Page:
"We are presenting the data in a way that best serves the schools in what we are attempting to do," said Deputy Superintendent Elois Brooks. "Almost any way you look at test data can help you with something."

Brooks said the school system has not compiled data that tracks student performance according to graduation class, and she said there are no current plans to do so.

Superintendent Arlene Ackerman was out of town and could not be reached for comment.

"I have long believed we have to track kids and be able to identify where the problems lie and then (identify) a cohesive approach to addressing those problems," said Councilman Kevin P. Chavous, D-Ward 7, chairman of the council’s education committee. "If we don’t recognize the problem, we’re doomed to having the same problems repeat themselves."

Chavous called the current "over-emphasis" on standardized testing in the city’s schools a "misplaced priority" and said school officials "need to look really closely at what we’re doing to see if children are absorbing" the information being taught in the classroom.

"My sense is we have been so focused on test taking that we’re not making sure that kids gain the requisite knowledge to succeed in life," he said.

Tonya Kinlow, an at-large member of the D.C. Board of Education who sits on the board’s academic programs committee and the Emergency Transitional Education Board of Trustees, said she has raised questions repeatedly about the lack of test data that tracks student performance by graduation class.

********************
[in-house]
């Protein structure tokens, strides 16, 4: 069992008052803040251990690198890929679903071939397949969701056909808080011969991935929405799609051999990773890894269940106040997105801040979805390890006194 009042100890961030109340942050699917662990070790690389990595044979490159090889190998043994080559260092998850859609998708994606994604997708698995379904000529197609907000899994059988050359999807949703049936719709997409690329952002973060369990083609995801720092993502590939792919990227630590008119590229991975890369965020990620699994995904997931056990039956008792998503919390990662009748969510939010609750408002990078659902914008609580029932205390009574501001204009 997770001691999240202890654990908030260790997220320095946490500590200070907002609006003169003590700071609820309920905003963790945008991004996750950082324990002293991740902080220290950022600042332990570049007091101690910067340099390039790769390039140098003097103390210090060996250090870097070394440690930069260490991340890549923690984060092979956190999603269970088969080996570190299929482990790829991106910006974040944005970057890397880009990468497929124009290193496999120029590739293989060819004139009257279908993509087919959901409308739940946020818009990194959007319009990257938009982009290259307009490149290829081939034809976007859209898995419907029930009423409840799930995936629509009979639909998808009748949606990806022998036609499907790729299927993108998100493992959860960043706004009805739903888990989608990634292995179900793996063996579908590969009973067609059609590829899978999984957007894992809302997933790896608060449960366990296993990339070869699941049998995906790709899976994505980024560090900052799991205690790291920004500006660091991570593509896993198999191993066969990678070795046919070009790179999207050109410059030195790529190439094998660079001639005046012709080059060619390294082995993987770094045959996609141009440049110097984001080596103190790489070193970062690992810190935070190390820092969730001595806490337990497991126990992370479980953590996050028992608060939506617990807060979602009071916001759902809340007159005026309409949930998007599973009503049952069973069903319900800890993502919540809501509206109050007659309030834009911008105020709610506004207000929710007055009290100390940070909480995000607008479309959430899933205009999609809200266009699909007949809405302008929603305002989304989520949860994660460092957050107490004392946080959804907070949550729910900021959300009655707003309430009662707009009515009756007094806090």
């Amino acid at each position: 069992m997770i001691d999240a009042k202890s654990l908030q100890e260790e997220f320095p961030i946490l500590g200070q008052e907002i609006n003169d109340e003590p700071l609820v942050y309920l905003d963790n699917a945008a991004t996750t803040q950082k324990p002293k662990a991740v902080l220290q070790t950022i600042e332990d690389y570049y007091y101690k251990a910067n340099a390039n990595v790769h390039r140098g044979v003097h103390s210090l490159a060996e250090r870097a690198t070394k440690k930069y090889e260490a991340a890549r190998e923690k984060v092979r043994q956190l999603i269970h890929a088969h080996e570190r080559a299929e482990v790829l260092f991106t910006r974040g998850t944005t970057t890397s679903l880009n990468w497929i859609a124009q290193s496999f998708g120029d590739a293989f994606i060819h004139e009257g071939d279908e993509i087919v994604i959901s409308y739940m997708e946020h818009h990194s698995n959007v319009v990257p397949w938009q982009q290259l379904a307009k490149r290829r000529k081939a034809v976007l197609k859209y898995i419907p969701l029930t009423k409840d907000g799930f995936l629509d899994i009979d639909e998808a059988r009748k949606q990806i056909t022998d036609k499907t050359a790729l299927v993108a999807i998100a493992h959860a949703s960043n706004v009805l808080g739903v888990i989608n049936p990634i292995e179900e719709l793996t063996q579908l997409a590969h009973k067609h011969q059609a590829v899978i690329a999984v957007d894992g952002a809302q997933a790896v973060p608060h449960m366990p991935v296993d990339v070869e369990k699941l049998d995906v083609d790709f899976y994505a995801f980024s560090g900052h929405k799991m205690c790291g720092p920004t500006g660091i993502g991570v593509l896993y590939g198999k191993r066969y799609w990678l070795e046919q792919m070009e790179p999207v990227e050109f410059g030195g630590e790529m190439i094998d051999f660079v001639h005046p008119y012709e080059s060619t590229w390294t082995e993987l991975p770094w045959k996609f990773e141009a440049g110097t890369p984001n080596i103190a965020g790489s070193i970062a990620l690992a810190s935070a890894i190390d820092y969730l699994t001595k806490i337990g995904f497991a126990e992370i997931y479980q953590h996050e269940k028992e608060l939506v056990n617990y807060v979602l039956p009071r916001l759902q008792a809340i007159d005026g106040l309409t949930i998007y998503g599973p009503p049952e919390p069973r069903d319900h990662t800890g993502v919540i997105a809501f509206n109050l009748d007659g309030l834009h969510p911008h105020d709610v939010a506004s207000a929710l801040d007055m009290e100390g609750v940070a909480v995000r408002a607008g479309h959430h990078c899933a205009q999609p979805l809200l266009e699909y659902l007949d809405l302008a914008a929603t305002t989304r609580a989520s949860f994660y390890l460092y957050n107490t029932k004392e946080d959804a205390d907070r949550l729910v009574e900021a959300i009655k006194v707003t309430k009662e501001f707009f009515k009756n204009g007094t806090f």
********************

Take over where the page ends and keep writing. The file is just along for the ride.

"Part of the rationale for going to the Stanford 9 was that it gives you all of this real-time data on student strengths and weaknesses, so you can develop programs around that, but I don’t think we’ve actually used it that way," she said. "I’m not sure that we’re looking at the information close enough to make it filter down to the classroom."

Control board member Constance Newman, whose oversight area includes the public schools, could not be reached for comment but faxed a statement in which she noted her "understanding that the decline in test scores was brought to a halt in 1998-99 and for the first time in five years DCPS students improved their scores…in both reading and mathematics."

Improvement in standardized test scores was among the major reasons the control board cited recently for awarding a $25,000 bonus to Superintendent Ackerman, along with a $15,000 per year raise in her $150,000 a year salary – taking her to $165,000 per year.

"If we’re spending all this money in the name of reform, we have to make sure reform is taking place. Sometimes I’m just not sure," Chavous said. He noted his concern that Ackerman "hasn’t had the same level of oversight as other superintendents."

Chavous said he also has not been told how much money the school system is spending on its standardized testing program. "We need some light to shine on what’s happening in the schools," he said.

Copyright 1999, The Common Denominator